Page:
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NY Bracing for Impact of SNAP Cuts

Photo: The Harry Chapin Food Bank in Hauppauge, NY, is readying for the impact of a November cut in SNAP or food stamp benefits. Courtesy Long Island Cares.
Photo: The Harry Chapin Food Bank in Hauppauge, NY, is readying for the impact of a November cut in SNAP or food stamp benefits. Courtesy Long Island Cares.
November 21, 2013

HAUPPAGE, N.Y. - SNAP benefits, formerly known as food stamps, were cut starting this month, when an emergency boost in funding during the recession expired. That's a decrease of $36 a month for four-person families, and community food pantries are readying for a rush as a result.

Paule Pachter oversees operation of the Harry Chapin Food Bank, Hauppauge. He said the work his organization does is supposed to be a temporary stopgap measure for people whose fortunes have turned.

"However," Pachter explained, "as a result of the economy and unemployment, and the high cost of living on Long Island, a majority of the people are coming to the pantries and soup kitchens in order to be maintained."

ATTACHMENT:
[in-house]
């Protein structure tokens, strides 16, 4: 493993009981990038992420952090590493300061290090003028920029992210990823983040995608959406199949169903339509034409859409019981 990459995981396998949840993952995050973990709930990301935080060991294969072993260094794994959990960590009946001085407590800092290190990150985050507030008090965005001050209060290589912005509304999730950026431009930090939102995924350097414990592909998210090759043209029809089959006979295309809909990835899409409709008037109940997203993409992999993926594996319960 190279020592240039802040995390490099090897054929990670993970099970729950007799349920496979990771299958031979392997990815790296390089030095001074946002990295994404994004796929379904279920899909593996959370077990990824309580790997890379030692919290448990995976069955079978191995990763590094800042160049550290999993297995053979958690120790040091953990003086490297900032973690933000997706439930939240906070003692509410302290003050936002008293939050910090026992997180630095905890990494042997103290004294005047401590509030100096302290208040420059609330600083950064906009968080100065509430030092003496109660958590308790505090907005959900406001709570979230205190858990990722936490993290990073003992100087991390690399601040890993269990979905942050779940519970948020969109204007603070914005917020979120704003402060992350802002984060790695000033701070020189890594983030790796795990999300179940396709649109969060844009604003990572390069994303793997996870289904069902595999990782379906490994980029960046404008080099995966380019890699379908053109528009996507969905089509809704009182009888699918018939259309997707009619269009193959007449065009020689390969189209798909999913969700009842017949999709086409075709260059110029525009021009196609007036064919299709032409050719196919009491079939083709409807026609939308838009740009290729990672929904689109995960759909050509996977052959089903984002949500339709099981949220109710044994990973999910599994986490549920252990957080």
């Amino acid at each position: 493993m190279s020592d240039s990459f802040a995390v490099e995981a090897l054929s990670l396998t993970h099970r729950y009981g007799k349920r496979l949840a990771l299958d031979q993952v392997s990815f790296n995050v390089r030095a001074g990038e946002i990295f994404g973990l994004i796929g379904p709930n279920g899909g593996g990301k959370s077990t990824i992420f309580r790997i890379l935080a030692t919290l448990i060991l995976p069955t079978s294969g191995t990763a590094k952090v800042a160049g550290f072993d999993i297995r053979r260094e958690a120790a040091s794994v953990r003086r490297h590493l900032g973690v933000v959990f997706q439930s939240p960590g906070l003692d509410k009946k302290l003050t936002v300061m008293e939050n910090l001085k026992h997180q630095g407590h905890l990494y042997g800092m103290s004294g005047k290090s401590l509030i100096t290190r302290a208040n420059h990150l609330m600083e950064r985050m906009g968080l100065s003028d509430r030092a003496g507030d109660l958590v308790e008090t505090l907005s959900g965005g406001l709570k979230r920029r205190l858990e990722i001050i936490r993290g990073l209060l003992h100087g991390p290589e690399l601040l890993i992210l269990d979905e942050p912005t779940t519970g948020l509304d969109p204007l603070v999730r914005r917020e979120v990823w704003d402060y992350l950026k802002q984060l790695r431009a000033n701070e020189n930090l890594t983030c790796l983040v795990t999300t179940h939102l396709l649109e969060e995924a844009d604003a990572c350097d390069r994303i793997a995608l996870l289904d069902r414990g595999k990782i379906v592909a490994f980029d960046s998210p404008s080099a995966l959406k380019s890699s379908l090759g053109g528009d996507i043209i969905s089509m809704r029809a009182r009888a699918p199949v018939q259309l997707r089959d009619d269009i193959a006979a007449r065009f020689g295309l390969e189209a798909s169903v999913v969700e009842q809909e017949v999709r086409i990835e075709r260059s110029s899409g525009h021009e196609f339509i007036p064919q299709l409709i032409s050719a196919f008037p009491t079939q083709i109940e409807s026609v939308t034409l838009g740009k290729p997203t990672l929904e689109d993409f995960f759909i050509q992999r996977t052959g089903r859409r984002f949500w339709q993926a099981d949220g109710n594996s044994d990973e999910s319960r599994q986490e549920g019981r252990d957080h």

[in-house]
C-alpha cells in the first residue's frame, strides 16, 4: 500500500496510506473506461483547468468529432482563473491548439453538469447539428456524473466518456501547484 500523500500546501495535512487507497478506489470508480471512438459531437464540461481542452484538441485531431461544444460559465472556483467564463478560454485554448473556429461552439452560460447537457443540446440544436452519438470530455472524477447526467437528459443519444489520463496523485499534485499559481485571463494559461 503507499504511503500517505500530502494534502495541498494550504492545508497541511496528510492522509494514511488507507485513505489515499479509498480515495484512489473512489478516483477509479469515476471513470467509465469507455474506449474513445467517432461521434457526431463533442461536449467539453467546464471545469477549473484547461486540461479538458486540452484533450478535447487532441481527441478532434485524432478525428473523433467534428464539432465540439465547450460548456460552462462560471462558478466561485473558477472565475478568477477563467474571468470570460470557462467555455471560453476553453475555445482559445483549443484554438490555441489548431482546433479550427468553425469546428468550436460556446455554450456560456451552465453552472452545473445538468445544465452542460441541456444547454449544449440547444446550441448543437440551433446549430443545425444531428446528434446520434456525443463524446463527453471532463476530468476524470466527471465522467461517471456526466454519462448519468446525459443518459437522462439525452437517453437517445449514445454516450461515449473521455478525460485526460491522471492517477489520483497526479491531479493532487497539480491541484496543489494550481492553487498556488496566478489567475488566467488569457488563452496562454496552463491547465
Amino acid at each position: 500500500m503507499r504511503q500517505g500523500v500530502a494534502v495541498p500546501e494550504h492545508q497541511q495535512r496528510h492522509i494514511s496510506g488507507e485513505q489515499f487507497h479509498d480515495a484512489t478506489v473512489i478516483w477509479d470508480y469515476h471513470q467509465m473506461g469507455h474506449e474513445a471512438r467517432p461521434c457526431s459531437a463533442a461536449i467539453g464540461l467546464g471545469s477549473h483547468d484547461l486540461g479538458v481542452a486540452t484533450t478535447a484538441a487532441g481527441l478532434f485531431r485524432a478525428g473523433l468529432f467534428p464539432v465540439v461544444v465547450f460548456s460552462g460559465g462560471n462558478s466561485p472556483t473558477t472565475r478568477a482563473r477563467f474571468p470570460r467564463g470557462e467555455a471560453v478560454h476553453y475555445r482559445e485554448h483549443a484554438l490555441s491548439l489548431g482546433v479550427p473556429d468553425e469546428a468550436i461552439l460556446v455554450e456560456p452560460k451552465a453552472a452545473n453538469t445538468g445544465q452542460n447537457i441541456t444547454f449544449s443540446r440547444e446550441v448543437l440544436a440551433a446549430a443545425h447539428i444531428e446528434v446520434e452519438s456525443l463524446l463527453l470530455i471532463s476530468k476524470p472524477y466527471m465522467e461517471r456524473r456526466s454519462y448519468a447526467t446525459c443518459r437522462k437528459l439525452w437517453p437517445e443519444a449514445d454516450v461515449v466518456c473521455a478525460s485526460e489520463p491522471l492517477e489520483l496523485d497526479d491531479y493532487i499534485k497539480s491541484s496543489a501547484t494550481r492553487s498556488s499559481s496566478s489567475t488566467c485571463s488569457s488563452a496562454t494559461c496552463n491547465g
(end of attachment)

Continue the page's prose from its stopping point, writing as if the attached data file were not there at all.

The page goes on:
Pachter is dismayed that congressional Republicans, in an effort to decrease government spending, are proposing up to $40 billion more in SNAP cuts.

The Harry Chapin Food Bank was founded in 1980 by the late singer-songwriter and anti-hunger activist, who died in a car accident in 1981. Pachter wondered what Chapin would think today about 11 percent of the population on Long Island, some 300,000 people, being considered hungry or food-insecure.

"He was a tremendous advocate for social justice. And although he only had 38 years of doing it, he made it his life's work to end hunger," Pachter said.

It's too soon to measure the effects of the SNAP cuts that started this month, but Pachter fears the worst.

"We're certainly concerned, like any other organization that feeds the hungry is, that it's going to diminish a person's ability to put enough food on their table," he said.

More than 3 million New Yorkers are enrolled in SNAP. This month's cuts are estimated to result in 20.6 million fewer meals.

More information is available at wwwlicares.org.

Mark Scheerer, Public News Service - NY